And when I say monthly, it doesn’t have to be every month of the year. It might be three installments or five installments. It might something like that, like a hybrid. But it’s not just a one-time deal.

Now, after that, there is this third level which what you would call an aftermarket. That’s another, again, business term. And the reason why it’s an aftermarket is because this is available only for people who have used your services in the past.

It’s like the example I give—tires is an aftermarket, isn’t it? You would not need car tires unless what? You own the car. So me, being an aftermarket person, if I’m a tire store, I’m not going to market to 15-year-olds. And I’m not going to necessarily just market to any Tom, Dick and Harry out there. I’m going to market to people who actually have cars.

Now, I don’t know what the population is in the United States, 80%, four out of five people have a car (or at least their family has a car, maybe not theirs personally). So that’s why it seems like it’s always marketed to everybody. But really, it’s an aftermarket product.

Now, what is that equivalent in the coaching profession?

I’m sure there’s a few. The one I personally like to use is actually an accountability program. This actually was given to me by a friend of mine, Deb Doughty. And one of the points that she talks about is you want to be able to have (after you’ve done the monthly program) your ongoing core offer.

Then what do you do?

Well, then once you’ve done the heavy lifting and got done, there’s an accountability program potentially.

For example, mine is usually 90 days. I do them in those increments, and that’s fine. For me, we usually meet every other week, and it’s not necessarily heavy lifting of this, that and the other on the project because we’ve already done that. But rather instead, “It’s all right. Well, here we are. Let’s make sure we stay on track.”

I position it as a personal trainer where you’re not just saying, “Okay, here’s the do this, this, and this,” and staying right with them. But you’re just checking in.

In this case, I personally do every other week for a 90-day period. That’s usually what I do. And that’s an aftermarket or accountability program.

Now, as I already said, that’s not sold directly. But a lot of times, we fall asleep, I think, a little bit on the aftermarket. I did for a while until Deb brought that to my attention where you want to make sure that if you’re really going to be marketing your practice, and growing your practice, you want to make sure that you have all three phases clicking.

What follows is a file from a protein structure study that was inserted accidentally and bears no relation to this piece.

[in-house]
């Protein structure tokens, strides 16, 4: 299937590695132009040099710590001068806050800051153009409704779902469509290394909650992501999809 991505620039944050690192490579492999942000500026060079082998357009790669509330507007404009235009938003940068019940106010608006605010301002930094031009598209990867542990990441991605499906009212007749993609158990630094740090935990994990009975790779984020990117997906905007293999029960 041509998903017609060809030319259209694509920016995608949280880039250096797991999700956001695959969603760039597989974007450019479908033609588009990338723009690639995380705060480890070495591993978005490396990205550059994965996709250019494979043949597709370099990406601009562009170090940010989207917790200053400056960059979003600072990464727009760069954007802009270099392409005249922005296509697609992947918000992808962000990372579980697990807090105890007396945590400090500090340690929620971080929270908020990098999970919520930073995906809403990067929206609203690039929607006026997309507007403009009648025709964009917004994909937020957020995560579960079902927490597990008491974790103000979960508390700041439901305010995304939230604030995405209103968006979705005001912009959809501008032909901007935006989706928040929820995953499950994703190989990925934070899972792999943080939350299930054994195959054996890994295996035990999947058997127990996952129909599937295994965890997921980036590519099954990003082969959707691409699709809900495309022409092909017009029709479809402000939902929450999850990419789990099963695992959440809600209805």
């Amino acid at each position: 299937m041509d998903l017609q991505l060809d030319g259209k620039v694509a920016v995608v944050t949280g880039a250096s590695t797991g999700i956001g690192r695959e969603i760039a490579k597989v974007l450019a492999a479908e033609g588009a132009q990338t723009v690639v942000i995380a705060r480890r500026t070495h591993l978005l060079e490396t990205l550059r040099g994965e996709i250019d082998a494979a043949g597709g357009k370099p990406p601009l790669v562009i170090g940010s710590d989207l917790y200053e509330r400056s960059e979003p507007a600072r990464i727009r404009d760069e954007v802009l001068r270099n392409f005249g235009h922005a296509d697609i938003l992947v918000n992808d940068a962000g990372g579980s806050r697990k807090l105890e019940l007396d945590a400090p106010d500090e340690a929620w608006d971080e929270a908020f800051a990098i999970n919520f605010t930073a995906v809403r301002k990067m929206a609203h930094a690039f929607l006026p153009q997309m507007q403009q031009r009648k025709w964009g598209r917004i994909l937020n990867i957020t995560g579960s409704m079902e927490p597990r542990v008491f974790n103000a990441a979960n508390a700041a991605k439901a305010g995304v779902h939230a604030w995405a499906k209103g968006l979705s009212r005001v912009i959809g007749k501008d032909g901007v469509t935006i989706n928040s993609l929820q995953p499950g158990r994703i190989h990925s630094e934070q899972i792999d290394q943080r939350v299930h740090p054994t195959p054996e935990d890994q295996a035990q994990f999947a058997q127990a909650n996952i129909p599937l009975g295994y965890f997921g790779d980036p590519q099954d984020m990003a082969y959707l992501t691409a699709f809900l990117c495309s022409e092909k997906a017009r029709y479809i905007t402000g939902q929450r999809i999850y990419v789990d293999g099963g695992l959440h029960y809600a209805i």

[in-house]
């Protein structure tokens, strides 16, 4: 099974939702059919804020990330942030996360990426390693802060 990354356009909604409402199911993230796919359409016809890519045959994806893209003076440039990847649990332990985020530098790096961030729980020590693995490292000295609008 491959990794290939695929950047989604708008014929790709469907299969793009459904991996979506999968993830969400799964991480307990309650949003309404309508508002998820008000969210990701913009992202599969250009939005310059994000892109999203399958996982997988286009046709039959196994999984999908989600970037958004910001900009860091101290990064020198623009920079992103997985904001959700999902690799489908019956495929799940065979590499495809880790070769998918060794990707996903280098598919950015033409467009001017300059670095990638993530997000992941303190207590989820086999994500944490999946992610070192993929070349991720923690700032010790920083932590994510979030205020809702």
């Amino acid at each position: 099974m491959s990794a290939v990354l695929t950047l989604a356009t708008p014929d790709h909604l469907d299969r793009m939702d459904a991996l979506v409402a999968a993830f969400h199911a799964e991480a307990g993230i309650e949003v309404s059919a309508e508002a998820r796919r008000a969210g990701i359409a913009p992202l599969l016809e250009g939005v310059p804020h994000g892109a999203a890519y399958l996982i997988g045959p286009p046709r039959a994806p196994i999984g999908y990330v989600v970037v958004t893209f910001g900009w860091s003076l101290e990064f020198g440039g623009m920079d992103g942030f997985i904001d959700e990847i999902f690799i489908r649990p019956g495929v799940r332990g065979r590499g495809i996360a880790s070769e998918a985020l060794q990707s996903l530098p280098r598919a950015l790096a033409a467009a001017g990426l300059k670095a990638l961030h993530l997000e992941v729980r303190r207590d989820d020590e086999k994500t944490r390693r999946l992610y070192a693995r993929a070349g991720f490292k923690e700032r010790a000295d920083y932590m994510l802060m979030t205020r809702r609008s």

You want to have an entry-level service where if somebody wants to just get the ball rolling, test it out (like I’m doing here with one of my clients I just signed on), bam, that’s a great start.

Then sometimes people come right into the core offer—or probably 80% of my clients, maybe even more, 90%. They go right into the core offer (sometimes, even installment-driven, monthly deal, and that’s totally fine. We love that).

And then I have an accountability piece afterwards. I don’t have numbers in front of me, so I’m just talking. I would say probably, conservatively, 40% to 50% of my clients sign on for some type of an accountability program at some point in time.

Sometimes people are like, “Well, I’m good.” Other times, people are like, “Well, let’s circle back a little bit later on.”

But generally speaking, it’s 50/50. People are like, “Okay, I’m in,” or sometimes, they’re like, “You know what? I’m good for now, but let’s circle back,” or whatever the case may be.

I think it’s really important as a coach to have all the arrows in your quiver, so to speak, and really make sure that you’ve got all that. And that will give you, in my opinion, the broadest opportunity to work with people and, as you know (it’s something I talk about a lot) meet them where they’re at.

So hopefully, that makes sense. Hopefully, that’s something that you can see yourself using. If you’d like, swing on by our blog. It is PracticeBuilderBlog.com. That’s www.PracticeBuilderBlog.com. We’ve got all kinds of tips and techniques on there. Some of them are free, some of them you have to pay for. But all of them are designed to help you brand and grow your coaching practice.

But in the meantime, my name is Brian Hilliard saying, “So long, take care. And thank you for your time.”